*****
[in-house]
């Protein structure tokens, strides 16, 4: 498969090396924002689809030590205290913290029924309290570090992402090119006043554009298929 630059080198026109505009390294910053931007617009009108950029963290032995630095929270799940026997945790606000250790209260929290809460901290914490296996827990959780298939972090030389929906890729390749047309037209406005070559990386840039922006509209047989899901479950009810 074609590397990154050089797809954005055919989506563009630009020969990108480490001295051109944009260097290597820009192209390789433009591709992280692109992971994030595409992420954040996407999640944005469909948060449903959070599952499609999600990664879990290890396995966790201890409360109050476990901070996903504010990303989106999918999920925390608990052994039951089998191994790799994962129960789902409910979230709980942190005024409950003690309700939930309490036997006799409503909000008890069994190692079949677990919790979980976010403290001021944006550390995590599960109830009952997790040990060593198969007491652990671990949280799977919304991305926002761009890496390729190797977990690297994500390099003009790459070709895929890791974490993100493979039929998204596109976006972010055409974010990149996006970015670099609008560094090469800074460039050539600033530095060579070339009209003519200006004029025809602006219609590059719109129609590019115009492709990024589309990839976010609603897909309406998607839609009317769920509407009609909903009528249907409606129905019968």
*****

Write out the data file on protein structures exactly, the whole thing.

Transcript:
[in-house]
């Protein structure tokens, strides 16, 4: 498969090396924002689809030590205290913290029924309290570090992402090119006043554009298929 630059080198026109505009390294910053931007617009009108950029963290032995630095929270799940026997945790606000250790209260929290809460901290914490296996827990959780298939972090030389929906890729390749047309037209406005070559990386840039922006509209047989899901479950009810 074609590397990154050089797809954005055919989506563009630009020969990108480490001295051109944009260097290597820009192209390789433009591709992280692109992971994030595409992420954040996407999640944005469909948060449903959070599952499609999600990664879990290890396995966790201890409360109050476990901070996903504010990303989106999918999920925390608990052994039951089998191994790799994962129960789902409910979230709980942190005024409950003690309700939930309490036997006799409503909000008890069994190692079949677990919790979980976010403290001021944006550390995590599960109830009952997790040990060593198969007491652990671990949280799977919304991305926002761009890496390729190797977990690297994500390099003009790459070709895929890791974490993100493979039929998204596109976006972010055409974010990149996006970015670099609008560094090469800074460039050539600033530095060579070339009209003519200006004029025809602006219609590059719109129609590019115009492709990024589309990839976010609603897909309406998607839609009317769920509407009609909903009528249907409606129905019968």